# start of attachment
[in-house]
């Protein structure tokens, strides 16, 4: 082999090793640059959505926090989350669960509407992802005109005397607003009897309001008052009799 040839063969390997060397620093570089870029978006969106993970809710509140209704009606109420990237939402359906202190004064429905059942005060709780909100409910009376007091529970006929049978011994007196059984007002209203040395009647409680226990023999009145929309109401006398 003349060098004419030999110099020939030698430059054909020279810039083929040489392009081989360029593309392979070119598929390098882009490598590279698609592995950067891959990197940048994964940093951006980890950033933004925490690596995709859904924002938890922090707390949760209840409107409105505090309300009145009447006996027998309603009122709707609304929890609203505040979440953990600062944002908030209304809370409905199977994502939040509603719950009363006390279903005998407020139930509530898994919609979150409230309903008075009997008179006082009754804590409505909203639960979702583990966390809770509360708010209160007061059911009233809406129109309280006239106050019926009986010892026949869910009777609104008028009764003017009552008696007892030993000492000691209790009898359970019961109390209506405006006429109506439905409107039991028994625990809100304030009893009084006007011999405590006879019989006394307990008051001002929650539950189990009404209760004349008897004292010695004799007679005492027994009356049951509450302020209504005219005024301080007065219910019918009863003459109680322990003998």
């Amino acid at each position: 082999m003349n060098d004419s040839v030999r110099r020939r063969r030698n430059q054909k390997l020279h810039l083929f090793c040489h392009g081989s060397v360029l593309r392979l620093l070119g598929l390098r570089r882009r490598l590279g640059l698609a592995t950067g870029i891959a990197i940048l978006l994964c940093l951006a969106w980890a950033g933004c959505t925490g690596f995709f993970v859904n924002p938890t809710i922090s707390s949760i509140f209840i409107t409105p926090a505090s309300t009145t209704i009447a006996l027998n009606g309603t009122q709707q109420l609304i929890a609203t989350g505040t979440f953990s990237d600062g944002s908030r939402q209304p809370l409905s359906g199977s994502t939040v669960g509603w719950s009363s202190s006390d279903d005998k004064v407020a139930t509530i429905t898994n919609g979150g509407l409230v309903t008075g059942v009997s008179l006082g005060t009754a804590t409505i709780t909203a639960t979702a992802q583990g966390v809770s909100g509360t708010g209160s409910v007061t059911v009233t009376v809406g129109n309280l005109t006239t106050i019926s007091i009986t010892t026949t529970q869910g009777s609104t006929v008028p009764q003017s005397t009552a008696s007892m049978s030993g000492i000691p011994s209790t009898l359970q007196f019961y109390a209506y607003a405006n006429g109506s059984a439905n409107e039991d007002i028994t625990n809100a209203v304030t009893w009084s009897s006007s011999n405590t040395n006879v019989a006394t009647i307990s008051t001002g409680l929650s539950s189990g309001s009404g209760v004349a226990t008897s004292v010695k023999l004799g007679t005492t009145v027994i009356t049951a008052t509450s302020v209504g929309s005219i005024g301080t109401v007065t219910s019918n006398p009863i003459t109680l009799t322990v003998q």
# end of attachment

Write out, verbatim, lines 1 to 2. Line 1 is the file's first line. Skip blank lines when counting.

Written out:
[in-house]
């Protein structure tokens, strides 16, 4: 082999090793640059959505926090989350669960509407992802005109005397607003009897309001008052009799 040839063969390997060397620093570089870029978006969106993970809710509140209704009606109420990237939402359906202190004064429905059942005060709780909100409910009376007091529970006929049978011994007196059984007002209203040395009647409680226990023999009145929309109401006398 003349060098004419030999110099020939030698430059054909020279810039083929040489392009081989360029593309392979070119598929390098882009490598590279698609592995950067891959990197940048994964940093951006980890950033933004925490690596995709859904924002938890922090707390949760209840409107409105505090309300009145009447006996027998309603009122709707609304929890609203505040979440953990600062944002908030209304809370409905199977994502939040509603719950009363006390279903005998407020139930509530898994919609979150409230309903008075009997008179006082009754804590409505909203639960979702583990966390809770509360708010209160007061059911009233809406129109309280006239106050019926009986010892026949869910009777609104008028009764003017009552008696007892030993000492000691209790009898359970019961109390209506405006006429109506439905409107039991028994625990809100304030009893009084006007011999405590006879019989006394307990008051001002929650539950189990009404209760004349008897004292010695004799007679005492027994009356049951509450302020209504005219005024301080007065219910019918009863003459109680322990003998």